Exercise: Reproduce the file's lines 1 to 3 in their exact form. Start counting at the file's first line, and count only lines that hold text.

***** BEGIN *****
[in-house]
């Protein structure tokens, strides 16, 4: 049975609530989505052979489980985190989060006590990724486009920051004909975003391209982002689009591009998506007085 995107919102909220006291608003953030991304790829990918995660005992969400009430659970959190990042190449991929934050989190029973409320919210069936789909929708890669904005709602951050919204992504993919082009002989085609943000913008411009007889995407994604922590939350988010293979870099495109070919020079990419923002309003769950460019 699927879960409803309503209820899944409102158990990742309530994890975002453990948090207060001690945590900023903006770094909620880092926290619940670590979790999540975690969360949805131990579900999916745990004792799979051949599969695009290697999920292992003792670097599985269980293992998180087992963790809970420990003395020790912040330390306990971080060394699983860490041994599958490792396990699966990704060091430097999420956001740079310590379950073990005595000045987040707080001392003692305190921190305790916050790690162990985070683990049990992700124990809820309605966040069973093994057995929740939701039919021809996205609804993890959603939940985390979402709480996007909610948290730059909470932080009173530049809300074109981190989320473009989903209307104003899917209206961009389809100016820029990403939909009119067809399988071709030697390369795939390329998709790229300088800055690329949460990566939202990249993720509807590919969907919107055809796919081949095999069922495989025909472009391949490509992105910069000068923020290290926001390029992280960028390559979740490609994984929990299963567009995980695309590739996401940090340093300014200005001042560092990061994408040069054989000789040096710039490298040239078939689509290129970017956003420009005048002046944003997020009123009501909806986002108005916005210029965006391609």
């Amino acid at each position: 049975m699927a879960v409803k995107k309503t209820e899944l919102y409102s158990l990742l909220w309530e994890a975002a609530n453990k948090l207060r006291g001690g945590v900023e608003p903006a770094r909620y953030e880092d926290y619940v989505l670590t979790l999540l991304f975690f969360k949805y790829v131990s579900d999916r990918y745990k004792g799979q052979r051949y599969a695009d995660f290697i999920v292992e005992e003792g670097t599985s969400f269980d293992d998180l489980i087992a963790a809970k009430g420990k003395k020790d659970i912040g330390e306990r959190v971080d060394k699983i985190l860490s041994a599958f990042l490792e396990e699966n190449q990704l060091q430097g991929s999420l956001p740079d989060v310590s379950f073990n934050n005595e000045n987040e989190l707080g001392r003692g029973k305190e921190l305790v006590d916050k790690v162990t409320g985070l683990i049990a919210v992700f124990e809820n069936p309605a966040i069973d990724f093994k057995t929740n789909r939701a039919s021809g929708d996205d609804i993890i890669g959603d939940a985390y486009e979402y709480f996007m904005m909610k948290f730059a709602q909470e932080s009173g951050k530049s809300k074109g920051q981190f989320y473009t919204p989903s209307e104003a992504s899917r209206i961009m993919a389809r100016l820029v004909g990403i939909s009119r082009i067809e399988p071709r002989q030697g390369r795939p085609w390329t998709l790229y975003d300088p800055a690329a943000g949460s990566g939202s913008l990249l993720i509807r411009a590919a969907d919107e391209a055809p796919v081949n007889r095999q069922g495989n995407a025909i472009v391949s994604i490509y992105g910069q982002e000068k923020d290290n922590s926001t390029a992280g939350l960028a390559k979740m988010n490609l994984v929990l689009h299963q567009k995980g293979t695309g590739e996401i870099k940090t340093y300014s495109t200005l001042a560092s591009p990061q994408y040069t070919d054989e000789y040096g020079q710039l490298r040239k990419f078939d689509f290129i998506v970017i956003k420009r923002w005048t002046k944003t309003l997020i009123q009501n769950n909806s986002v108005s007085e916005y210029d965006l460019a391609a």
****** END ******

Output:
[in-house]
């Protein structure tokens, strides 16, 4: 049975609530989505052979489980985190989060006590990724486009920051004909975003391209982002689009591009998506007085 995107919102909220006291608003953030991304790829990918995660005992969400009430659970959190990042190449991929934050989190029973409320919210069936789909929708890669904005709602951050919204992504993919082009002989085609943000913008411009007889995407994604922590939350988010293979870099495109070919020079990419923002309003769950460019 699927879960409803309503209820899944409102158990990742309530994890975002453990948090207060001690945590900023903006770094909620880092926290619940670590979790999540975690969360949805131990579900999916745990004792799979051949599969695009290697999920292992003792670097599985269980293992998180087992963790809970420990003395020790912040330390306990971080060394699983860490041994599958490792396990699966990704060091430097999420956001740079310590379950073990005595000045987040707080001392003692305190921190305790916050790690162990985070683990049990992700124990809820309605966040069973093994057995929740939701039919021809996205609804993890959603939940985390979402709480996007909610948290730059909470932080009173530049809300074109981190989320473009989903209307104003899917209206961009389809100016820029990403939909009119067809399988071709030697390369795939390329998709790229300088800055690329949460990566939202990249993720509807590919969907919107055809796919081949095999069922495989025909472009391949490509992105910069000068923020290290926001390029992280960028390559979740490609994984929990299963567009995980695309590739996401940090340093300014200005001042560092990061994408040069054989000789040096710039490298040239078939689509290129970017956003420009005048002046944003997020009123009501909806986002108005916005210029965006391609």
């Amino acid at each position: 049975m699927a879960v409803k995107k309503t209820e899944l919102y409102s158990l990742l909220w309530e994890a975002a609530n453990k948090l207060r006291g001690g945590v900023e608003p903006a770094r909620y953030e880092d926290y619940v989505l670590t979790l999540l991304f975690f969360k949805y790829v131990s579900d999916r990918y745990k004792g799979q052979r051949y599969a695009d995660f290697i999920v292992e005992e003792g670097t599985s969400f269980d293992d998180l489980i087992a963790a809970k009430g420990k003395k020790d659970i912040g330390e306990r959190v971080d060394k699983i985190l860490s041994a599958f990042l490792e396990e699966n190449q990704l060091q430097g991929s999420l956001p740079d989060v310590s379950f073990n934050n005595e000045n987040e989190l707080g001392r003692g029973k305190e921190l305790v006590d916050k790690v162990t409320g985070l683990i049990a919210v992700f124990e809820n069936p309605a966040i069973d990724f093994k057995t929740n789909r939701a039919s021809g929708d996205d609804i993890i890669g959603d939940a985390y486009e979402y709480f996007m904005m909610k948290f730059a709602q909470e932080s009173g951050k530049s809300k074109g920051q981190f989320y473009t919204p989903s209307e104003a992504s899917r209206i961009m993919a389809r100016l820029v004909g990403i939909s009119r082009i067809e399988p071709r002989q030697g390369r795939p085609w390329t998709l790229y975003d300088p800055a690329a943000g949460s990566g939202s913008l990249l993720i509807r411009a590919a969907d919107e391209a055809p796919v081949n007889r095999q069922g495989n995407a025909i472009v391949s994604i490509y992105g910069q982002e000068k923020d290290n922590s926001t390029a992280g939350l960028a390559k979740m988010n490609l994984v929990l689009h299963q567009k995980g293979t695309g590739e996401i870099k940090t340093y300014s495109t200005l001042a560092s591009p990061q994408y040069t070919d054989e000789y040096g020079q710039l490298r040239k990419f078939d689509f290129i998506v970017i956003k420009r923002w005048t002046k944003t309003l997020i009123q009501n769950n909806s986002v108005s007085e916005y210029d965006l460019a391609a």